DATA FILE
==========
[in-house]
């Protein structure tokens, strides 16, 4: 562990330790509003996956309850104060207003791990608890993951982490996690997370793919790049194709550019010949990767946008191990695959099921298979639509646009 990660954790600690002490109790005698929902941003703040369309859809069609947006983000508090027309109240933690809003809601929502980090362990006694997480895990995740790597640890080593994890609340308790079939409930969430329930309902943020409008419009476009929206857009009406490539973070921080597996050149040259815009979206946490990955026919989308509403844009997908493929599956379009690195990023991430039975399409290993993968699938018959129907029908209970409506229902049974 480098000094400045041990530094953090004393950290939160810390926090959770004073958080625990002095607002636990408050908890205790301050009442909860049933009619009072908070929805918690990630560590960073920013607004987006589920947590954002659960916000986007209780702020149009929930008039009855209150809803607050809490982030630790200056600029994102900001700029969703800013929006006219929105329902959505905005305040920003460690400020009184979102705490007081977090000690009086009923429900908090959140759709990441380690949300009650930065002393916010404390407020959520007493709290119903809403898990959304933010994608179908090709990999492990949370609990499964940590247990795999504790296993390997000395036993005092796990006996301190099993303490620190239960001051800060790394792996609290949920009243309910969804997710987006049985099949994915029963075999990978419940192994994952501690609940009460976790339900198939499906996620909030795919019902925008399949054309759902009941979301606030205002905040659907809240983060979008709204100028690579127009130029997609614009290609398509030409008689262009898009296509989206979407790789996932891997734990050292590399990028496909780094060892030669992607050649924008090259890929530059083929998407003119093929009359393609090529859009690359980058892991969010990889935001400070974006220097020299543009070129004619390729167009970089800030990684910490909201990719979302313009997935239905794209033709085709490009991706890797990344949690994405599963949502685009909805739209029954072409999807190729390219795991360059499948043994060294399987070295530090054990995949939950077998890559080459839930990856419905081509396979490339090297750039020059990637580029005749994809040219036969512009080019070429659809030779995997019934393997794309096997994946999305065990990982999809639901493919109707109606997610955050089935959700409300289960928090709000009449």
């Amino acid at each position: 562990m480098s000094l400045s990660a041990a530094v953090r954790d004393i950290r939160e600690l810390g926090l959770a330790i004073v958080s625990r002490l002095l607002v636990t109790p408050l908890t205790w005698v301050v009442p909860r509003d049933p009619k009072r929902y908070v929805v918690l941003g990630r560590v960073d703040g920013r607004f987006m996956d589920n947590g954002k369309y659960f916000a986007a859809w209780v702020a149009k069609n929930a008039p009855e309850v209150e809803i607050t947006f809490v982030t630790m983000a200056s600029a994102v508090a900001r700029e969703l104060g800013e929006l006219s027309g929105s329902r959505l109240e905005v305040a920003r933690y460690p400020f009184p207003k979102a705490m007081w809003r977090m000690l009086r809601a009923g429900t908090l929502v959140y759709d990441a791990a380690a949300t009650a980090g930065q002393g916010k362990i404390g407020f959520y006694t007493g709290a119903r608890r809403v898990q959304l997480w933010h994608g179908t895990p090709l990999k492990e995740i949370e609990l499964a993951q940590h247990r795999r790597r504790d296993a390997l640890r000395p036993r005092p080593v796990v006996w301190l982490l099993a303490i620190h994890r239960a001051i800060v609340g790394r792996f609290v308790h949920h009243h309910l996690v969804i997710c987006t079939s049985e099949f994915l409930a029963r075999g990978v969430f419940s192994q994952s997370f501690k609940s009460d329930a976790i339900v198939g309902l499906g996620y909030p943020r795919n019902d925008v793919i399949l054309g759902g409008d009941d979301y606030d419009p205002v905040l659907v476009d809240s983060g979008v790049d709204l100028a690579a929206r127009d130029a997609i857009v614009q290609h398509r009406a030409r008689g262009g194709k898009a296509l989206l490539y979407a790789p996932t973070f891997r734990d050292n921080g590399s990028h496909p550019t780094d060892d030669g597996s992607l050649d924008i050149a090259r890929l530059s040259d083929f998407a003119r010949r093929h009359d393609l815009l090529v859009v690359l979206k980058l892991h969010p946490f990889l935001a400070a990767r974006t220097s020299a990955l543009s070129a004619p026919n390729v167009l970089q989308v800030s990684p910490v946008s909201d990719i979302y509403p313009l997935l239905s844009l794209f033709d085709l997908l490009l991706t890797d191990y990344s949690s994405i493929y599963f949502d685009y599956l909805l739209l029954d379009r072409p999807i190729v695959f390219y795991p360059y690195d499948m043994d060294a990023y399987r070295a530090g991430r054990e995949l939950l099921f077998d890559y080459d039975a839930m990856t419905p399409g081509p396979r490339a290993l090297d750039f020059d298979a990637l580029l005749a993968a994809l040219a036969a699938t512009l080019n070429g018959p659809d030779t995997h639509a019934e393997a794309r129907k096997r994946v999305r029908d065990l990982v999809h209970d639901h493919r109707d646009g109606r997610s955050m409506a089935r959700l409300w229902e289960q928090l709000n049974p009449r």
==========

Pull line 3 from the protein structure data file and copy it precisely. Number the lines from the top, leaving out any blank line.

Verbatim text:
């Amino acid at each position: 562990m480098s000094l400045s990660a041990a530094v953090r954790d004393i950290r939160e600690l810390g926090l959770a330790i004073v958080s625990r002490l002095l607002v636990t109790p408050l908890t205790w005698v301050v009442p909860r509003d049933p009619k009072r929902y908070v929805v918690l941003g990630r560590v960073d703040g920013r607004f987006m996956d589920n947590g954002k369309y659960f916000a986007a859809w209780v702020a149009k069609n929930a008039p009855e309850v209150e809803i607050t947006f809490v982030t630790m983000a200056s600029a994102v508090a900001r700029e969703l104060g800013e929006l006219s027309g929105s329902r959505l109240e905005v305040a920003r933690y460690p400020f009184p207003k979102a705490m007081w809003r977090m000690l009086r809601a009923g429900t908090l929502v959140y759709d990441a791990a380690a949300t009650a980090g930065q002393g916010k362990i404390g407020f959520y006694t007493g709290a119903r608890r809403v898990q959304l997480w933010h994608g179908t895990p090709l990999k492990e995740i949370e609990l499964a993951q940590h247990r795999r790597r504790d296993a390997l640890r000395p036993r005092p080593v796990v006996w301190l982490l099993a303490i620190h994890r239960a001051i800060v609340g790394r792996f609290v308790h949920h009243h309910l996690v969804i997710c987006t079939s049985e099949f994915l409930a029963r075999g990978v969430f419940s192994q994952s997370f501690k609940s009460d329930a976790i339900v198939g309902l499906g996620y909030p943020r795919n019902d925008v793919i399949l054309g759902g409008d009941d979301y606030d419009p205002v905040l659907v476009d809240s983060g979008v790049d709204l100028a690579a929206r127009d130029a997609i857009v614009q290609h398509r009406a030409r008689g262009g194709k898009a296509l989206l490539y979407a790789p996932t973070f891997r734990d050292n921080g590399s990028h496909p550019t780094d060892d030669g597996s992607l050649d924008i050149a090259r890929l530059s040259d083929f998407a003119r010949r093929h009359d393609l815009l090529v859009v690359l979206k980058l892991h969010p946490f990889l935001a400070a990767r974006t220097s020299a990955l543009s070129a004619p026919n390729v167009l970089q989308v800030s990684p910490v946008s909201d990719i979302y509403p313009l997935l239905s844009l794209f033709d085709l997908l490009l991706t890797d191990y990344s949690s994405i493929y599963f949502d685009y599956l909805l739209l029954d379009r072409p999807i190729v695959f390219y795991p360059y690195d499948m043994d060294a990023y399987r070295a530090g991430r054990e995949l939950l099921f077998d890559y080459d039975a839930m990856t419905p399409g081509p396979r490339a290993l090297d750039f020059d298979a990637l580029l005749a993968a994809l040219a036969a699938t512009l080019n070429g018959p659809d030779t995997h639509a019934e393997a794309r129907k096997r994946v999305r029908d065990l990982v999809h209970d639901h493919r109707d646009g109606r997610s955050m409506a089935r959700l409300w229902e289960q928090l709000n049974p009449r």